Caution in handling generally accepted opinions that claim to explain whole trends of history is especially important for the historian of modern times, because the last century has produced an abundance of ideologies that pretend to be keys to history but are actually nothing but desperate efforts to escape responsibility.
"The Origins of Totalitarianism"
  2 y ago in Quotes
When all are guilty, no one is; confessions of collective guilt are the best possible safeguard against the discovery of culprits, and the very magnitude of the crime the best excuse for doing nothing.
  2 y ago in Quotes
Education is the point at which we decide whether we love the world enough to assume responsibility for it, and by the same token save it from that ruin which except for renewal, except for the coming of the new and the young, would be inevitable. And education, too, is where we decide whether we love our children enough not to expel them from our world and leave them to their own devices, nor to strike from their hands their chance of undertaking something new, something unforeseen by us, but to prepare them in advance for the task of renewing a common world.
  2 y ago in Quotes
For the idea of humanity, when purged of all sentimentality, has the very serious consequence that in one form or another men must assume responsibility for all crimes committed by men and that all nations share the onus of evil committed by all others. Shame at being a human being is the purely individual and still non-political expression of this insight.
"Organized Guilt and Universal Responsibility"
Tagshuman responsibility
  2 y ago in Quotes
Guilt is what you feel for what you've done. Responsibility is what you take because of the kinda person that you are.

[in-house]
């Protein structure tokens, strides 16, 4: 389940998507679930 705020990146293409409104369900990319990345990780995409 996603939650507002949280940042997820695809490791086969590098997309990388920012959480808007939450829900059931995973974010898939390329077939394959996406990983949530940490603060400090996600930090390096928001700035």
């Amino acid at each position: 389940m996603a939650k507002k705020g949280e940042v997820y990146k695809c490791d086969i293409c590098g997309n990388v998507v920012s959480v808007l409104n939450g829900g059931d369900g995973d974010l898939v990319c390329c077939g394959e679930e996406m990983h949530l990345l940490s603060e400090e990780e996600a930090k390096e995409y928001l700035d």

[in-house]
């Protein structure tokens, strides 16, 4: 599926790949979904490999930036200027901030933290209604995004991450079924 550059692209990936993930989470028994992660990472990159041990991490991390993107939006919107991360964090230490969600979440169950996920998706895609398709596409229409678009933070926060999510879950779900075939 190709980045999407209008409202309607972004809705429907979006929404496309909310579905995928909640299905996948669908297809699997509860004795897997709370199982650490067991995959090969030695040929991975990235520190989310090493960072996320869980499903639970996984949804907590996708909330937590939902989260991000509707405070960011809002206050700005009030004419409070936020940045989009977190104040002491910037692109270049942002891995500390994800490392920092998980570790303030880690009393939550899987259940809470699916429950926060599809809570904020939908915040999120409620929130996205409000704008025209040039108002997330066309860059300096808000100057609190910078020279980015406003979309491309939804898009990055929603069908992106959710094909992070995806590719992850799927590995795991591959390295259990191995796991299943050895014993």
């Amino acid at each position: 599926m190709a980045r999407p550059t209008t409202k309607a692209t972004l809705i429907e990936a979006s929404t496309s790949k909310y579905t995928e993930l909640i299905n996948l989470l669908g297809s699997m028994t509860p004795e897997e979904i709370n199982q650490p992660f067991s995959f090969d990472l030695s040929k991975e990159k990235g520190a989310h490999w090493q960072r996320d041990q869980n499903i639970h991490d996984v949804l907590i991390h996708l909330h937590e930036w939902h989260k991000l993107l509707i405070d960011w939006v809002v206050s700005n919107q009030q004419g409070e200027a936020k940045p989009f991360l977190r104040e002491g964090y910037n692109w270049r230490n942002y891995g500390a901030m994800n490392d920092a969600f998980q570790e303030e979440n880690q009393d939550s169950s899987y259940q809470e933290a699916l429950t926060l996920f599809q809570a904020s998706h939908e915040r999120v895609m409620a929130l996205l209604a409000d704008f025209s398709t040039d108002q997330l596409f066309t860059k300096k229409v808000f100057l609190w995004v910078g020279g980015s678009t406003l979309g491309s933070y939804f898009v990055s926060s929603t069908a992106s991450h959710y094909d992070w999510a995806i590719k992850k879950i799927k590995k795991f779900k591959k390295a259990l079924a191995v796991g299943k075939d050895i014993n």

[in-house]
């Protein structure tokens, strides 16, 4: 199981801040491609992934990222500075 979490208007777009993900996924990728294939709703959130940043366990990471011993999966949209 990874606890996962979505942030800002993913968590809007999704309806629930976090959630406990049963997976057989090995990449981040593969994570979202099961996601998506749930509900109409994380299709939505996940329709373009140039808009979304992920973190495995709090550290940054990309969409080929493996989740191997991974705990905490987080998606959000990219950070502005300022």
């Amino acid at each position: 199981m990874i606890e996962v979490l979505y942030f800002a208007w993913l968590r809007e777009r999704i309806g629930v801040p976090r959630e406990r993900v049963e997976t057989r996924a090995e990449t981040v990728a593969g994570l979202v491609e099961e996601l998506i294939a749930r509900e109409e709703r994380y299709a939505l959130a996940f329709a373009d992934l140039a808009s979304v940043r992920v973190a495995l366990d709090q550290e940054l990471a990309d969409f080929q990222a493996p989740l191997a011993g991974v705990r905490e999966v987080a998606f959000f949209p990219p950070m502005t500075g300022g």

Tagsguilt responsibility
  4 y ago in Blog

101

Being blind does not make one invisible. Furthermore, blinding oneself, and then blinding oneself to having blinded oneself, does not absolve one of the responsibility for being blind. Just like getting drunk until one doesn't know or care what one is doing doesn't, doubly so if one got drunk purposefully in the attempt to absolve oneself from the responsibility of one's actions.
Tagsresponsibility
  5 y ago in Blog

corporate groups and their alleged amorality

Groups are made up of individuals. Those individuals are responsible for their actions, ignoring that responsibility by hiding behind a group is an immoral act, and therefore a group made up of individuals acting immorally in that way is itself immoral.

It's really that simple.
  5 y ago in Quotes
He who passively accepts evil is as much involved in it as he who helps to perpetrate it. He who accepts evil without protesting against it is really cooperating with it.
  5 y ago in Quotes
At some point we all have to stop saying "well I'm a {baker, hacker, librarian, truck driver,...}, why should I worry about these problems?" and realize that this is world-altering stuff happening, and if you want your little corner of the world to survive, you have to mobilize to protect it, even if that means doing a little less of the things you normally do.